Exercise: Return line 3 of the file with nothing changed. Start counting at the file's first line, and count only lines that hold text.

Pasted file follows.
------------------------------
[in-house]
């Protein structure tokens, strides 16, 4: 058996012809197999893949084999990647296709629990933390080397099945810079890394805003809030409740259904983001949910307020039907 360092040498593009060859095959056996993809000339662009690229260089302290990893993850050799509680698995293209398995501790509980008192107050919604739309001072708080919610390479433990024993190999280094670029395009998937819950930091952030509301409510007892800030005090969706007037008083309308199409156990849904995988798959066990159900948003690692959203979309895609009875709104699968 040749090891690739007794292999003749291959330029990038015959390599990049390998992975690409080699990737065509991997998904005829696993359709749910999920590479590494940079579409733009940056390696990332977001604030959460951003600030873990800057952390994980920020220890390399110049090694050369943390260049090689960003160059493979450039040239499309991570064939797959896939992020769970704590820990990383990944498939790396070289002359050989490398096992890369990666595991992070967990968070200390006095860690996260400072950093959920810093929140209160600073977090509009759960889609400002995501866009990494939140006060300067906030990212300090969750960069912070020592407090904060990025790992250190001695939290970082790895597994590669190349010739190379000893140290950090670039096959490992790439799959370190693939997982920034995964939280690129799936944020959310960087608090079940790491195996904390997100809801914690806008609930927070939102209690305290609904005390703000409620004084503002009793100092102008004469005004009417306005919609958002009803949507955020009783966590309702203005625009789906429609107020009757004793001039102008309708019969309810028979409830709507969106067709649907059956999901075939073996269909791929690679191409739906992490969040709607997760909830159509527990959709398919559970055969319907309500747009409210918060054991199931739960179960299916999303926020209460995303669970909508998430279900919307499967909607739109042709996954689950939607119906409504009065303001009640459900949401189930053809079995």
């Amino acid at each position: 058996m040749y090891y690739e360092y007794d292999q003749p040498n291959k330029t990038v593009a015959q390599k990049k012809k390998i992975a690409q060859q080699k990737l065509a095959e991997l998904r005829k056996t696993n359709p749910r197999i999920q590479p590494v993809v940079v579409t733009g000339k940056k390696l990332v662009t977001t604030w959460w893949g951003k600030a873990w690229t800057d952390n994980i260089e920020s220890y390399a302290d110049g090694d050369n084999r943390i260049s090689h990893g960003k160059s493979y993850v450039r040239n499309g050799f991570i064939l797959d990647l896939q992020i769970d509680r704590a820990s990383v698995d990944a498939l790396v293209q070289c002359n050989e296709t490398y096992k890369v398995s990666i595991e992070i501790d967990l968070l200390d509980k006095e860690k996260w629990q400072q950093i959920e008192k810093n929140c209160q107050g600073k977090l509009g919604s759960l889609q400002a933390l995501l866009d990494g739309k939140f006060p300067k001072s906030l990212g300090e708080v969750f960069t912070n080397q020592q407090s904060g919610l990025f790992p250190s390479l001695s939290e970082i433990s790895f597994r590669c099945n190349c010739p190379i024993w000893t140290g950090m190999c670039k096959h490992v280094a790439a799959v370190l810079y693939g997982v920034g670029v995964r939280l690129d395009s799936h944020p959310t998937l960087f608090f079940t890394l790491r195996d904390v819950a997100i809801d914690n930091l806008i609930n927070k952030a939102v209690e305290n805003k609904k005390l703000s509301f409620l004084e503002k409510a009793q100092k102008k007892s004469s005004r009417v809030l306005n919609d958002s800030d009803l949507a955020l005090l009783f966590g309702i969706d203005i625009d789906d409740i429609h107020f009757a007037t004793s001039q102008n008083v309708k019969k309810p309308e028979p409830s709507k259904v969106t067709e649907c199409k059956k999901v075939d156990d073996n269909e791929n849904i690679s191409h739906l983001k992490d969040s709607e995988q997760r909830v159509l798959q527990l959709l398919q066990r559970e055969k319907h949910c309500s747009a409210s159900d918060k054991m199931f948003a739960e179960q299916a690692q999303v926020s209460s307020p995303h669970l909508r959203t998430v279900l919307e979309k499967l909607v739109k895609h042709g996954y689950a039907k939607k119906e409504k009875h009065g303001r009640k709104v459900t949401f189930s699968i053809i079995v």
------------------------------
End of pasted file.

């Amino acid at each position: 058996m040749y090891y690739e360092y007794d292999q003749p040498n291959k330029t990038v593009a015959q390599k990049k012809k390998i992975a690409q060859q080699k990737l065509a095959e991997l998904r005829k056996t696993n359709p749910r197999i999920q590479p590494v993809v940079v579409t733009g000339k940056k390696l990332v662009t977001t604030w959460w893949g951003k600030a873990w690229t800057d952390n994980i260089e920020s220890y390399a302290d110049g090694d050369n084999r943390i260049s090689h990893g960003k160059s493979y993850v450039r040239n499309g050799f991570i064939l797959d990647l896939q992020i769970d509680r704590a820990s990383v698995d990944a498939l790396v293209q070289c002359n050989e296709t490398y096992k890369v398995s990666i595991e992070i501790d967990l968070l200390d509980k006095e860690k996260w629990q400072q950093i959920e008192k810093n929140c209160q107050g600073k977090l509009g919604s759960l889609q400002a933390l995501l866009d990494g739309k939140f006060p300067k001072s906030l990212g300090e708080v969750f960069t912070n080397q020592q407090s904060g919610l990025f790992p250190s390479l001695s939290e970082i433990s790895f597994r590669c099945n190349c010739p190379i024993w000893t140290g950090m190999c670039k096959h490992v280094a790439a799959v370190l810079y693939g997982v920034g670029v995964r939280l690129d395009s799936h944020p959310t998937l960087f608090f079940t890394l790491r195996d904390v819950a997100i809801d914690n930091l806008i609930n927070k952030a939102v209690e305290n805003k609904k005390l703000s509301f409620l004084e503002k409510a009793q100092k102008k007892s004469s005004r009417v809030l306005n919609d958002s800030d009803l949507a955020l005090l009783f966590g309702i969706d203005i625009d789906d409740i429609h107020f009757a007037t004793s001039q102008n008083v309708k019969k309810p309308e028979p409830s709507k259904v969106t067709e649907c199409k059956k999901v075939d156990d073996n269909e791929n849904i690679s191409h739906l983001k992490d969040s709607e995988q997760r909830v159509l798959q527990l959709l398919q066990r559970e055969k319907h949910c309500s747009a409210s159900d918060k054991m199931f948003a739960e179960q299916a690692q999303v926020s209460s307020p995303h669970l909508r959203t998430v279900l919307e979309k499967l909607v739109k895609h042709g996954y689950a039907k939607k119906e409504k009875h009065g303001r009640k709104v459900t949401f189930s699968i053809i079995v």